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Iceland's latest volcanic eruption is decreasing in power, and defenses are holding

GRINDAVIK, Iceland (AP) — Lava from a volcanic eruption in Iceland flowed Sunday toward defenses around the town of Grindavik, which have so far held the molten rock back from the evacuated community.

Scientists said the eruption appeared to be weakening and would probably peter out within hours.

A volcanic system on the Reykjanes Peninsula in the country's southwest erupted late Saturday for the fourth time in three months, sending orange jets of lava into the night sky.

Iceland’s Meteorological Office said the eruption opened a fissure in the earth about 3 kilometers (almost 2 miles) long between the mountains of Stóra-Skógfell and Hagafell.

The Met Office said Sunday that lava was flowing south and southeast at about 1 kilometer (0.6 miles) an hour, and might reach the ocean. Defensive barriers were built to stop it inundating the main road along the peninsula’s southern coast.

Hundreds of people were evacuated from the Blue Lagoon thermal spa, one of Iceland’s top tourist attractions, when the eruption began, national broadcaster RUV said.

No flight disruptions were reported at nearby Keflavik, Iceland’s main airport.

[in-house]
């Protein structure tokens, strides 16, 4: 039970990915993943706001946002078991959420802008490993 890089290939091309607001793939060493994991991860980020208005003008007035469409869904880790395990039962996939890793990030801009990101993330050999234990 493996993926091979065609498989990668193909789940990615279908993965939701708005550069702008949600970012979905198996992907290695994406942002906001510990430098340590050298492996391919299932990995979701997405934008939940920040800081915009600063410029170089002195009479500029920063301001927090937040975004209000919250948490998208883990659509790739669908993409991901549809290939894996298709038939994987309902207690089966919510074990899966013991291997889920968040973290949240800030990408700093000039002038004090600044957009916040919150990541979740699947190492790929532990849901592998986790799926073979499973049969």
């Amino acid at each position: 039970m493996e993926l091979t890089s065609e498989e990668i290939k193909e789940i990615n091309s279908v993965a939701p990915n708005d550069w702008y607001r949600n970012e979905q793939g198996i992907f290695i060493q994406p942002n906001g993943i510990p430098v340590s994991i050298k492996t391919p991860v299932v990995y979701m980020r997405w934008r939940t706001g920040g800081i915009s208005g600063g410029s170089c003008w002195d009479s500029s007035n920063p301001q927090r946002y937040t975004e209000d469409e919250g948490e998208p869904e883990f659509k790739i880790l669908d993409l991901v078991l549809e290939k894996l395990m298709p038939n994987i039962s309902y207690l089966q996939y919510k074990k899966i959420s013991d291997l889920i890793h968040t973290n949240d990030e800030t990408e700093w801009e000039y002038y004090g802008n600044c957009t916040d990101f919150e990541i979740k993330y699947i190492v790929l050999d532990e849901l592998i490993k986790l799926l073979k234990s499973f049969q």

The eruption site is a few kilometers (miles) northeast of Grindavik, a coastal town of 3,800 people about 50 kilometers (30 miles) southwest of Iceland’s capital, Reykjavik.

The town was evacuated before the initial eruption on Dec. 18. A second eruption that began on Jan. 14 sent lava toward the town. Defensive walls that had been bolstered after the first eruption stopped some of the flow, but several buildings were consumed by the lava.

Both eruptions lasted only a matter of days. A third eruption began Feb. 8. It ended within hours, but not before a river of lava engulfed a pipeline, cutting off heat and hot water to thousands of people.

Iceland, which sits above a volcanic hot spot in the North Atlantic, sees regular eruptions and is highly experienced at dealing with them. The most disruptive in recent times was the 2010 eruption of the Eyjafjallajokull volcano, which spewed huge clouds of ash into the atmosphere and led to widespread airspace closures over Europe.

The latest eruptions signal a reawakening of the Svartsengi volcanic system after almost 800 years of quiet. It's unclear when the period of activity will end or what it means for the Reykjanes Peninsula, one of the most densely populated parts of Iceland.

No confirmed deaths have been reported from any of the recent eruptions, but a workman was declared missing after falling into a fissure opened by the volcano.